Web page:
50% of citizens in big cities are predicted to share their personal data to benefit from ‘smart cities’ by 2019.
Analysts at Gartner believe the ‘hyperconnectivity’ of a smart city will mean residents will voluntarily give up information to benefit from government and commercial collaboration.
Data sharing is already constantly happening on a small scale, but it is expected to accelerate and expand due to demand for efficiency and convenience.
Many are already sharing their details with VPAs, or virtual personal assistants, who simplify the process by filling out long forms and paperwork for you.
Governments are already beginning to adapt to the change, and are expected to generate revenue from open data, with 20% of local government organisations expected to benefit from this by 2020.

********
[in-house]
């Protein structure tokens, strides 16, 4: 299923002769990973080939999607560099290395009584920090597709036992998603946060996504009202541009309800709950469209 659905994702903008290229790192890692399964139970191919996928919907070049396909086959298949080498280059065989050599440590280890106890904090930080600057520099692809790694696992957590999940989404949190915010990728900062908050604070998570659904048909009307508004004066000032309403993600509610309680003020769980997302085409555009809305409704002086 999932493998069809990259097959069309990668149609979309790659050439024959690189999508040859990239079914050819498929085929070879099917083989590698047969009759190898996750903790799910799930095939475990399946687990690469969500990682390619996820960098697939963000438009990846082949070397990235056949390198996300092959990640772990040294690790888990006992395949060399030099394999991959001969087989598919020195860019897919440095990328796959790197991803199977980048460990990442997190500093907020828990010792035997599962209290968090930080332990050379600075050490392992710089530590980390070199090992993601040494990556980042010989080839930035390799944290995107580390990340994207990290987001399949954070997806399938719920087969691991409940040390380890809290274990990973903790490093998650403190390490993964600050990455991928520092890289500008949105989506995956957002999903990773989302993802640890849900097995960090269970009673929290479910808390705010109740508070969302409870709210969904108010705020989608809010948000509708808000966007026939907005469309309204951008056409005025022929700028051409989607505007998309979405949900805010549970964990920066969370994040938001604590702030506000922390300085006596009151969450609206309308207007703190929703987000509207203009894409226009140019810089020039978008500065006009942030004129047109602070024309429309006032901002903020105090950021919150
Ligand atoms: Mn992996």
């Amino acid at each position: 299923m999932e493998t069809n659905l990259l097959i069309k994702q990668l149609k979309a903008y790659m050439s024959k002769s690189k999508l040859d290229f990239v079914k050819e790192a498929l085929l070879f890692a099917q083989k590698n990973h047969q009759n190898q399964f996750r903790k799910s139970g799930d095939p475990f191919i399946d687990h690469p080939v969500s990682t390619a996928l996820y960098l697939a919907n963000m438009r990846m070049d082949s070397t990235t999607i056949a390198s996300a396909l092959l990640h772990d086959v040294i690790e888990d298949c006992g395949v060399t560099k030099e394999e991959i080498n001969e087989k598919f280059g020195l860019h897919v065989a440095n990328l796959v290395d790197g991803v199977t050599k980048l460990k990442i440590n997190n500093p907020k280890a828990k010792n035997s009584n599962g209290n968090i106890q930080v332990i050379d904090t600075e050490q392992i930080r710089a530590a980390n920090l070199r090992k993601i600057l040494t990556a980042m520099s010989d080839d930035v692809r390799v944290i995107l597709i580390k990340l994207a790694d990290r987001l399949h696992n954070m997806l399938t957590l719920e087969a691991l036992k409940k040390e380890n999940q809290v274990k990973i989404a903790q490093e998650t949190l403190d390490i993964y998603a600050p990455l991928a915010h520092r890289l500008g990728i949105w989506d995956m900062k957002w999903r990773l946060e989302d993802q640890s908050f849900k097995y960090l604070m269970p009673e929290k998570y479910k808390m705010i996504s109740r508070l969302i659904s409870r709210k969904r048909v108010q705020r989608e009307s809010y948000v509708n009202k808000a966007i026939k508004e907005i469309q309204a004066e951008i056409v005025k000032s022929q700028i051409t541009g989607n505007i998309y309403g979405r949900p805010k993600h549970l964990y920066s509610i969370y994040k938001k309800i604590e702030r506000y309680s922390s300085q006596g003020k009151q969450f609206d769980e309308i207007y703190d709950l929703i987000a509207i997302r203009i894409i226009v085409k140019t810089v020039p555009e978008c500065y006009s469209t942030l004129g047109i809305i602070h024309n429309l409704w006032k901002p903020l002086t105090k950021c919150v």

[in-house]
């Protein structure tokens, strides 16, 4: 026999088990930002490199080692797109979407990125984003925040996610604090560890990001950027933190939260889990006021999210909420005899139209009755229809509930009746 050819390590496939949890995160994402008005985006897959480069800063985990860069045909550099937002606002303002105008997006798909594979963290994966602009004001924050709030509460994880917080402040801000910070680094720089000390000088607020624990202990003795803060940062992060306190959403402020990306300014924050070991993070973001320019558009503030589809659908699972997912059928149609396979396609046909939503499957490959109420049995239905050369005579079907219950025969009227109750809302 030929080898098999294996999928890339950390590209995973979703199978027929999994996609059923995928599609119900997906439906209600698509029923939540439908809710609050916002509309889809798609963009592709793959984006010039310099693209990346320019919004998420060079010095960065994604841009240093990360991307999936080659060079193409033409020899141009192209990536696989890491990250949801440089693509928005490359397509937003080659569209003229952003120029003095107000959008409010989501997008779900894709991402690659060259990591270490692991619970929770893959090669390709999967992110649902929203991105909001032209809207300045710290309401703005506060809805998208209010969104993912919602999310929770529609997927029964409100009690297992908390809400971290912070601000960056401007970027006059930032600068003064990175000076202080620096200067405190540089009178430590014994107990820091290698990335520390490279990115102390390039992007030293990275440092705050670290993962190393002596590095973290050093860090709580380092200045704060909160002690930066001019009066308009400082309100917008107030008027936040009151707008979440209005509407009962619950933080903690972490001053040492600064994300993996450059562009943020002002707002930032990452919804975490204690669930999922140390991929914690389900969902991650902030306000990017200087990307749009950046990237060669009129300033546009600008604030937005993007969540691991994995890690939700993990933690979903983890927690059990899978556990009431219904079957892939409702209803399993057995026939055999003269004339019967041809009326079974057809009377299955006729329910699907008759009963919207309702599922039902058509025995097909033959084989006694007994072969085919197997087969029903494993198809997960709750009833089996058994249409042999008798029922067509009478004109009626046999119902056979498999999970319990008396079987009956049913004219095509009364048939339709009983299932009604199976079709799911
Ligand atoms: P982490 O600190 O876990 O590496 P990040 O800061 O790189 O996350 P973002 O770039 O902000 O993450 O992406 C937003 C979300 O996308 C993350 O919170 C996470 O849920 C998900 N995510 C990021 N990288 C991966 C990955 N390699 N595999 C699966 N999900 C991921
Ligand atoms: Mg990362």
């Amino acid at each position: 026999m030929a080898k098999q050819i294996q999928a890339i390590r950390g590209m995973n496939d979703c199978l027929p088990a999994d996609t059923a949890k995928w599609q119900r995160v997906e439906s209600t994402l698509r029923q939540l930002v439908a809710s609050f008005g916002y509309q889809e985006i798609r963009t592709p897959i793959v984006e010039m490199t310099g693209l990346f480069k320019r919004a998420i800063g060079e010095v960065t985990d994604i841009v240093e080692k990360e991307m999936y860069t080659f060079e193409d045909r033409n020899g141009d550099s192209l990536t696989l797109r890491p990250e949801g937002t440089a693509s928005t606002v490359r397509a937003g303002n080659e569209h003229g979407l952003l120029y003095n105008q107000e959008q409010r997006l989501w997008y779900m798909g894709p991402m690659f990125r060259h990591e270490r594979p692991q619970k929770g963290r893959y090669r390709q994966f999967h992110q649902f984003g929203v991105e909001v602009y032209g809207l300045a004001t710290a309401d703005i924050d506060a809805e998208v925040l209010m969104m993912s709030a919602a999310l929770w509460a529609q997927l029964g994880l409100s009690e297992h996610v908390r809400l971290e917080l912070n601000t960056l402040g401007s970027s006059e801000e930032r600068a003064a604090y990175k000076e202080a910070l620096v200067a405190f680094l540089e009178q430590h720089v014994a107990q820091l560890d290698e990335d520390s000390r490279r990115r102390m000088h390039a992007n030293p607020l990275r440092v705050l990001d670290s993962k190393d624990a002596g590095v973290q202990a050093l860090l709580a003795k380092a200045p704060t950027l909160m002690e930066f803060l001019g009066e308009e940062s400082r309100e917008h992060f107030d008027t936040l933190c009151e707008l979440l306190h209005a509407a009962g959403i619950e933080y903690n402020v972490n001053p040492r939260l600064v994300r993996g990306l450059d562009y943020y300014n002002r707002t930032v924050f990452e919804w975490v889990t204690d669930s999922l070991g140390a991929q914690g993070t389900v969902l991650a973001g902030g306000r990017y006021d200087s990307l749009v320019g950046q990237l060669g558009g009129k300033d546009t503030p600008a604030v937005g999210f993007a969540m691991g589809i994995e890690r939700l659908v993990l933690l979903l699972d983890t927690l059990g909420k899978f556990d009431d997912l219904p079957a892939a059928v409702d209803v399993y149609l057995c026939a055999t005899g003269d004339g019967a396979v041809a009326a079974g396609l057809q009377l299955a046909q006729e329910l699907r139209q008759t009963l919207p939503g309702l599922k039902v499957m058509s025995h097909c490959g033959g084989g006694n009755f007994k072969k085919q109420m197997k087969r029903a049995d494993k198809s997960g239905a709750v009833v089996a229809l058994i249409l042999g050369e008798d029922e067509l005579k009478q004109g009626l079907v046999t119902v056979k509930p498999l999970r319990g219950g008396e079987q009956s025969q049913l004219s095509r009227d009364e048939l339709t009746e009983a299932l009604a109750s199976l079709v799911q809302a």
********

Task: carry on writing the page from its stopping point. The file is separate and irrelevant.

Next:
“Open data portals in cities are not a new thing, but many portals today have limited machine readability and therefore limited business value,” said Gartner research vice president, Bettina Tratz-Ryan, “the city becomes ‘smart’ when the data is collected and governed in a way that can produce valuable real-time streams, rather than just backward-looking statistics or reports.”
Some cities have already begun to make changes to their interface. The Copenhagen Data Exchange is already making moves to connect citizen data, but the process isn’t yet real-time.
The most important part, according to Gartner, is to remodel the data to generate profit. The key to monetisation will be to create an automated and streamlined service in order to organise patterns.
“Users will have a number of options to ‘pay’ for data access depending on the use case,” said Ms. Tratz-Ryan. “A normal citizen may simply participate via data democracy and have free access in return for providing their own data, whereas commercial use may require sharing revenue with the data owner, or buying a license to access an enriched data source.”